Sea raiders return – 1,000 years after murdering a saint
WATCH out, Whitstable – the Vikings are coming!
Almost exactly one thousand years after the marauding invaders martyred the Archbishop of Canterbury, they seem to have got their hands on popular vicar the Reverend Rachel Webbley.
Luckily for her, this time they come in peace, to celebrate the millennium of the two town churches bearing the name of their famous victim, St Alphege, who was killed after refusing to allow the district to pay a ransom for his life.
The churches, in the town centre and Seasalter, are staging a year of celebration for the anniversary, with a colourful and action-packed launch at the weekend.
The Rev Webbley, team vicar of St Alphege town church, said: "We're excited about the weekend and telling people Alphege's story. There should be something for everyone, from a traditional church fete to a thrilling battle with the Vikings.
"And whatever the weather, there will be a warm welcome at St Alphege Church."
Alphege was murdered in London in 1012 and his body was brought ashore at Whitstable before being buried at Canterbury Cathedral.
His story will be re-enacted over the weekend, with a few alterations.
This time, St Alphege will be captured at the church in the High Street after the Vikings rampage their way through the town centre – making sure no one gets hurt, of course.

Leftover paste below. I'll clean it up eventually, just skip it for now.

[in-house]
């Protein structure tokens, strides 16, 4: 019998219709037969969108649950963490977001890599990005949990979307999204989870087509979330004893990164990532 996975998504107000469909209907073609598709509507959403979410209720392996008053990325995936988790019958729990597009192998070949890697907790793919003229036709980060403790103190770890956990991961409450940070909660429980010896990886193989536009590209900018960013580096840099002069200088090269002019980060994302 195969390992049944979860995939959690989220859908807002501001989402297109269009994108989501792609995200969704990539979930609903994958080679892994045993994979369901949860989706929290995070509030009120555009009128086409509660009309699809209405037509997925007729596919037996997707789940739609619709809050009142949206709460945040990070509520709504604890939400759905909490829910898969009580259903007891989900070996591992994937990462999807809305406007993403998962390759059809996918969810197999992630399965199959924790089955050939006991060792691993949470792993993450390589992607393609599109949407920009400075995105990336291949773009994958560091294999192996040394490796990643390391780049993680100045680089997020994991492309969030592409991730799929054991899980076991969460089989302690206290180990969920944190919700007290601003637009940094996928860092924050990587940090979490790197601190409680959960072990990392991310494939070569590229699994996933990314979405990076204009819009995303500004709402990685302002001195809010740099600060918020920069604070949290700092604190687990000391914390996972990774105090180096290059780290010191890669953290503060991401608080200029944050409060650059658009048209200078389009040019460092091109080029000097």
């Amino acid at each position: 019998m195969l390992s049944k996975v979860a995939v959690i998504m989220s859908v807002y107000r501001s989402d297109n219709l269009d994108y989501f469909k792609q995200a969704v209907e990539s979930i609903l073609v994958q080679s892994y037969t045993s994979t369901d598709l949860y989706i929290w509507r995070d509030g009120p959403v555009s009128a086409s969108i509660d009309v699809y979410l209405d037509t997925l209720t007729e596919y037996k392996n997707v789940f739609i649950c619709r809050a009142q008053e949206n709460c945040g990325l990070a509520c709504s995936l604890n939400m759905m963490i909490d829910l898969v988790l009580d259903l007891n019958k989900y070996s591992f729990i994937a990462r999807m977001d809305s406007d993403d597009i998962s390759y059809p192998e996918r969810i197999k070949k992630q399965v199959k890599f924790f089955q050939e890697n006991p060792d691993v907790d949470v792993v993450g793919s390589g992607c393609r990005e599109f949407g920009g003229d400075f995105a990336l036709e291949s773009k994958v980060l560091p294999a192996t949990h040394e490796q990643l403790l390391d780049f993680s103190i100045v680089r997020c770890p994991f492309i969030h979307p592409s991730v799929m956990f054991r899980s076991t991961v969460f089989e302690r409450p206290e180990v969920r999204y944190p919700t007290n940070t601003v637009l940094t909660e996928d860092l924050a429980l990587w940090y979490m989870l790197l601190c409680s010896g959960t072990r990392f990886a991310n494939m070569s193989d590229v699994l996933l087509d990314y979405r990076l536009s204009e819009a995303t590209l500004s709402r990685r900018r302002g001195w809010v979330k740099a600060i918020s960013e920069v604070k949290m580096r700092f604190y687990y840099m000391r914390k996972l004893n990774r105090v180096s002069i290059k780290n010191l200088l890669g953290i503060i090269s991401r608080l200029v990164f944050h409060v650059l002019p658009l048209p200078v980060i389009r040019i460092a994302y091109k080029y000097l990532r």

Members of the East Kent Historical Organisation, who are playing the part of the violent invaders for the weekend, will set up camp outside the church and flames and battle scenes will be projected onto the building overnight on Saturday.
On Sunday, St Alphege will be murdered in front of the Bishop of Dover, Trevor Wilmott, and the Lord Mayor of Canterbury, Councillor Ian Thomas, before a special service at the church. Bellringers will then ring a full peal before a Saxon-themed open day at the church.
Mrs Webbley said: "It should be a great weekend with a lot of fun and a real chance to celebrate the story of a man who would not give in to violent oppressors.
"It may be 1,000 years old but it's still relevant today and there's a lot we can learn from it."
For more information visit the churches at www.stalphege.org.uk and www.stalphegeseasalter.org